When I first started school, I struggled. During test, I could hear each student’s screeching pencils racing to be the first one to finish, and I always came in last place. I was the girl that was assigned the lower level books to read, and the girl that always failed her spelling tests.
    I was diagnosed with Dyslexia at the age of eight. I got down on myself, a lot. All through middle school, I would have repetitive thoughts like, ‘I will never be good enough,’ and ‘Why did this happen to me?’
    Oddly enough, once I entered high school, something in my attitude changed. I took the responsibility for my education. I stopped blaming genetics for my problems, and I began working to overcome my problems. My negative repetitive thoughts subsisted, and they were replaced with, ‘What is stopping me from rising above this learning disability?’ and ‘I am in charge of my future.”
    Four years later, I am graduating high school as an “A” and “B” student, an above average ACT score, and a member of National Honor Society. So I can relate to this article because once I stopped blaming other factors for my misfortunes and took responsibility for my own education, I was able to see my full potential. I chose to be a winner, not a whiner.

  • Matt Dunaj

    Let me start by saying that almost everything I’ve learned in the past 5 years about blame and taking ownership came from the game of golf. It’s funny to say because wrongful blame is about as common in golf as sand bunkers (at least two per a hole). When you hit a bad shot it is easy to blame the wind, the ball, the course, and sometimes your caddie. And that’s where my experiences came from. For the past 4 summers I have been a golf caddie and have earned my fair share of blame.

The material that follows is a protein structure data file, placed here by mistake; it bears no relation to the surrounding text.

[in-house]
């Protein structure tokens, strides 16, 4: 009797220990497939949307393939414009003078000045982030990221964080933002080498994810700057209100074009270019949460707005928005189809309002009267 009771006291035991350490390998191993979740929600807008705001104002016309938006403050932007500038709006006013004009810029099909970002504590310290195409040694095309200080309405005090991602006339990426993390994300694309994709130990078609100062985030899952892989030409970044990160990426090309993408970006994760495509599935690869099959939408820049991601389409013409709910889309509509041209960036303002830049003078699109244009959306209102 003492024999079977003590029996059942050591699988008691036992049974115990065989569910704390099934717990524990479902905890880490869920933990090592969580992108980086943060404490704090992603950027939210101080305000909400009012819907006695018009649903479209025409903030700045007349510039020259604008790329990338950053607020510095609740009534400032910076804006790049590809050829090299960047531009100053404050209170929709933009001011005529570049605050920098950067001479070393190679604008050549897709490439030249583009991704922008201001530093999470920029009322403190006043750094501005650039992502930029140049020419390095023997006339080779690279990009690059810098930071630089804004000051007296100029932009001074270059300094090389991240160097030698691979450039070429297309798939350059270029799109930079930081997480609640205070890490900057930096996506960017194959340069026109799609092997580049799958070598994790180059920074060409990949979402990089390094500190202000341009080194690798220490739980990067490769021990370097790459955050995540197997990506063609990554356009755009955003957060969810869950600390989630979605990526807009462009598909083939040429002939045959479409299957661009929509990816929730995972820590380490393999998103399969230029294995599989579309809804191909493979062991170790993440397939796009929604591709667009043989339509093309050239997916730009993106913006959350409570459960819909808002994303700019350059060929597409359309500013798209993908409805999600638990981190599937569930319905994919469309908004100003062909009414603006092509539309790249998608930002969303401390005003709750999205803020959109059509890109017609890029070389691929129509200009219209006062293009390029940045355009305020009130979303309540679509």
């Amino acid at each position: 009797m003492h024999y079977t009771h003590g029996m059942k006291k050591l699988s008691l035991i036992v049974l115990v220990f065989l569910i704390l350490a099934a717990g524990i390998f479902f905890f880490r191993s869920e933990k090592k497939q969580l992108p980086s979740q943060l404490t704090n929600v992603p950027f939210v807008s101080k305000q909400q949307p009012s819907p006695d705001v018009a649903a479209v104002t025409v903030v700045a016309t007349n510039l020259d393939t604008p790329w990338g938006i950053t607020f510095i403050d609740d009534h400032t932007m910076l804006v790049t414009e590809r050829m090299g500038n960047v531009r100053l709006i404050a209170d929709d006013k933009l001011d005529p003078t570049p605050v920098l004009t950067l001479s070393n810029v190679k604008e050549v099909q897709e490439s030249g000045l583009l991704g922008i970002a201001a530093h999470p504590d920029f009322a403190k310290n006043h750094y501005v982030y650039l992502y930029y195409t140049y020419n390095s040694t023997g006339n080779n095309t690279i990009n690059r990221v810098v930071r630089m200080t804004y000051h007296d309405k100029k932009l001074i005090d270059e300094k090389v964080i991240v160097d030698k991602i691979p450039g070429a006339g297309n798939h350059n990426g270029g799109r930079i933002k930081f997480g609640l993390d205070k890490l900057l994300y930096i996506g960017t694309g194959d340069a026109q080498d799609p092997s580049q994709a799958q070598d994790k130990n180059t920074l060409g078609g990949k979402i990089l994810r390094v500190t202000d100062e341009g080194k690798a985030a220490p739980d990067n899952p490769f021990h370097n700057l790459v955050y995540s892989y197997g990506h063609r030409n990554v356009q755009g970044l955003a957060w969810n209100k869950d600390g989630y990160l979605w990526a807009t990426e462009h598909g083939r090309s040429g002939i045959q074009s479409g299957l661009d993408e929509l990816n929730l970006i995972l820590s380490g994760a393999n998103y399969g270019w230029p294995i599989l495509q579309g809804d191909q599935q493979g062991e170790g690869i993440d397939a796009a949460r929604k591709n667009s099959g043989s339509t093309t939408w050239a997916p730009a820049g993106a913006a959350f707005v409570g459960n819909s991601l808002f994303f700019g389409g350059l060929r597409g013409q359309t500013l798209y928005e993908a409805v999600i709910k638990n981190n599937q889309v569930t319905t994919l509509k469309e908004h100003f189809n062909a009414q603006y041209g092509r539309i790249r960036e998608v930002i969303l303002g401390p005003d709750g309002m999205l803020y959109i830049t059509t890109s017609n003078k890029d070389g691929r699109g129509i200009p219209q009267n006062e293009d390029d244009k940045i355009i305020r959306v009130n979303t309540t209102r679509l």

Very early on I got blamed for a lot of things, not getting flags, not raking bunkers properly, and the list goes on. The mistake a lot of other kids made was trying to cover their mistakes. They would claim they never learned something or that it was someone else’s job. But when you are telling this to very knowledgeable people (who are bosses in their own fields) you don’t get very far. I learned the best thing to do is to briefly explain what you thought. It is important to accept blame, but it is also important to show that you are thinking about what you are doing and that you do in fact care.

    By doing this I found that I picked up skills very quickly. Golfers knew that I wanted to learn and were therefore more willing to teach me. Soon enough I had members request me as a caddy on slow days so that they could teach me skills that the best caddies had. In many ways my ability to take responsibility not only for my mistakes but also for my learning was what got me promotions. Most importantly I realized that the best golfers were the ones who took responsibility for their own mistakes. It’s important to realize that whether you are the caddie or the golfer, boss or employee, that owning up to things is the best way to stand out. Great article!

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In 1997, Eric Shannon launched the first job board for bilinguals who speak English/Spanish at LatPro.com. Eric still serves as CEO of LatPro Inc., developer of JustJobs.com. He lives in Boulder, CO with his wife and two girls.